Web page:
“We can make cars go,” said Jamie Hestekin, assistant professor and leader of the project. “Our conversion process is efficient and inexpensive. Butanol has many advantages compared to ethanol, but the coolest thing about this process is that we’re actually making rivers and lakes healthier by growing and harvesting the raw material.”
Hestekin and his research team – undergraduates from the Honors College and several graduate students, including a doctoral student who has discovered a more efficient and technologically superior fermentation method – grow algae on “raceways,” which are long troughs – usually 2 feet wide and ranging from 5-feet to 80-feet long, depending on the scale of the operation. The troughs are made of screens or carpet, although Hestekin said algae will grow on almost any surface.
Algae survive on nitrogen, phosphorous, carbon dioxide and natural sunlight, so the researchers grow algae by running nitrogen- and phosphorous-rich creek water over the surface of the troughs. They enhance this growth by delivering high concentrations of carbon dioxide through hollow fiber membranes that look like long strands of spaghetti. Municipal and state governments, primarily on the East Coast, have implemented large-scale processes similar to this to address so-called “dead zones,” where excess nitrogen and phosphorous have killed fish and plants.
The researchers harvest the algae every five to eight days by vacuuming or scraping it off the screens. After waiting for it to dry, they crush and grind the algae into a fine powder as the means to extract carbohydrates from the plant cells. Carbohydrates are made of sugars and starches. For this project, Hestekin’s team works with starches. They treat the carbohydrates with acid and then heat them to break apart the starches and convert them into simple, natural sugars. They then begin a unique, two-step fermentation process in which organisms turn the sugars into organic acids – butyric, lactic and acetic.
The second stage of the fermentation process focuses on butyric acid and its conversion into butanol. The researchers use a unique process called electrodeionization, a technique developed by one of Hestekin’s doctoral students. This technique involves the use of a special membrane that rapidly and efficiently separates the acids during the application of electrical charges. By quickly isolating butyric acid, the process increases productivity, which makes the conversion process easier and less expensive.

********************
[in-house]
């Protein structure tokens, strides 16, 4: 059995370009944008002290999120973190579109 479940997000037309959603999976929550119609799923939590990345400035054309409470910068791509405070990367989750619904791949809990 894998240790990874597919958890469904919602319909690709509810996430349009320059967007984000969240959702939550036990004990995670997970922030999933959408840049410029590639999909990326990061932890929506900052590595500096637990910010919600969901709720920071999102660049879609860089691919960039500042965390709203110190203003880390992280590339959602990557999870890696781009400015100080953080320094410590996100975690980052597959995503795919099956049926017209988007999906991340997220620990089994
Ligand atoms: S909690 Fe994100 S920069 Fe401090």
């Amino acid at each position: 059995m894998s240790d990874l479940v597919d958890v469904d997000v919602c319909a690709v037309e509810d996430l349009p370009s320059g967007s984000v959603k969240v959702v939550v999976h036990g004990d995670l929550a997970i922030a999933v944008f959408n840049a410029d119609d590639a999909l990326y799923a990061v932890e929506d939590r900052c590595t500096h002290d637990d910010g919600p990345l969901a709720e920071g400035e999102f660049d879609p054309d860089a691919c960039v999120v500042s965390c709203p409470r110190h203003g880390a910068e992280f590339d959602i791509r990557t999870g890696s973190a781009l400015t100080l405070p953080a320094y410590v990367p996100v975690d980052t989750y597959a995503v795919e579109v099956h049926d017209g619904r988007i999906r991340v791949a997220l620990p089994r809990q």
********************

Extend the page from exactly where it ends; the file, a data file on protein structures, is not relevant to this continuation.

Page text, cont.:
As Hestekin mentioned, Butanol has several significant advantages over ethanol, the current primary additive in gasoline. Butanol releases more energy per unit mass and can be mixed in higher concentrations than ethanol. It is less corrosive than ethanol and can be shipped through existing pipelines. These attributes are in addition to the advantages gleaned from butanol’s source. Unlike corn, algae are not in demand by the food industry. Furthermore, it can be grown virtually anywhere and thus does not require large tracts of valuable farmland.
Hestekin’s team is currently working with the New York City Department of Environmental Protection to create biofuel from algae grown at the Rockaway Wastewater Treatment Plant in Queens.
In addition, a team of 12 students led by Hestekin recently won a national contest for an online video about their design of a biofuel miniprocessing machine that turns algae and other biomass directly into fuel. Planet Forward, a project of the Center for Innovative Media at George Washington University, conducted the online contest. The program features ideas about energy, climate and sustainability on its website and through television specials that air on public television stations across the country. The students’ project will be featured on Planet Forward’s Earth Day special April 8 on PBS.
Research articles detailing findings from algae-to-fuel project have been submitted to Biotechnology and Bioengineering and Separation Science and Technology.Jamie Hestekin, assistant professor, chemical engineering
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